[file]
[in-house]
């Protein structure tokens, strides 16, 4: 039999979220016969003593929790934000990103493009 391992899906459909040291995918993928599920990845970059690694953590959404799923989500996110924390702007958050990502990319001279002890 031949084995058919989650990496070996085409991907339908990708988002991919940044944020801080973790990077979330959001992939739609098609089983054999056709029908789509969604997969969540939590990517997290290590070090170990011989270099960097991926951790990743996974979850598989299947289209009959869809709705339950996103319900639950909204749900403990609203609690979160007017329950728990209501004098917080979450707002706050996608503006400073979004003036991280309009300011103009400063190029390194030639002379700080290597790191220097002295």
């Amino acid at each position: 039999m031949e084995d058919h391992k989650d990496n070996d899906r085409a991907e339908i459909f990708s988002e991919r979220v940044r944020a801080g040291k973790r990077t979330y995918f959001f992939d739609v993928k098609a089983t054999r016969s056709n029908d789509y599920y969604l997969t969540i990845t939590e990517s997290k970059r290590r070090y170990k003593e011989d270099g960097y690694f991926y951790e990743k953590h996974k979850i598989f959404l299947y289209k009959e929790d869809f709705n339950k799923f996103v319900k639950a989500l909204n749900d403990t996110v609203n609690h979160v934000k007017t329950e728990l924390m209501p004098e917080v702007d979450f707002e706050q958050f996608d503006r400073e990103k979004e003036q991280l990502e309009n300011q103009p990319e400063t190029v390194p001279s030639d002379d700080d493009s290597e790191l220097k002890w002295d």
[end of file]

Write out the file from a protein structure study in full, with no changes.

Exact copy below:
[in-house]
């Protein structure tokens, strides 16, 4: 039999979220016969003593929790934000990103493009 391992899906459909040291995918993928599920990845970059690694953590959404799923989500996110924390702007958050990502990319001279002890 031949084995058919989650990496070996085409991907339908990708988002991919940044944020801080973790990077979330959001992939739609098609089983054999056709029908789509969604997969969540939590990517997290290590070090170990011989270099960097991926951790990743996974979850598989299947289209009959869809709705339950996103319900639950909204749900403990609203609690979160007017329950728990209501004098917080979450707002706050996608503006400073979004003036991280309009300011103009400063190029390194030639002379700080290597790191220097002295």
């Amino acid at each position: 039999m031949e084995d058919h391992k989650d990496n070996d899906r085409a991907e339908i459909f990708s988002e991919r979220v940044r944020a801080g040291k973790r990077t979330y995918f959001f992939d739609v993928k098609a089983t054999r016969s056709n029908d789509y599920y969604l997969t969540i990845t939590e990517s997290k970059r290590r070090y170990k003593e011989d270099g960097y690694f991926y951790e990743k953590h996974k979850i598989f959404l299947y289209k009959e929790d869809f709705n339950k799923f996103v319900k639950a989500l909204n749900d403990t996110v609203n609690h979160v934000k007017t329950e728990l924390m209501p004098e917080v702007d979450f707002e706050q958050f996608d503006r400073e990103k979004e003036q991280l990502e309009n300011q103009p990319e400063t190029v390194p001279s030639d002379d700080d493009s290597e790191l220097k002890w002295d």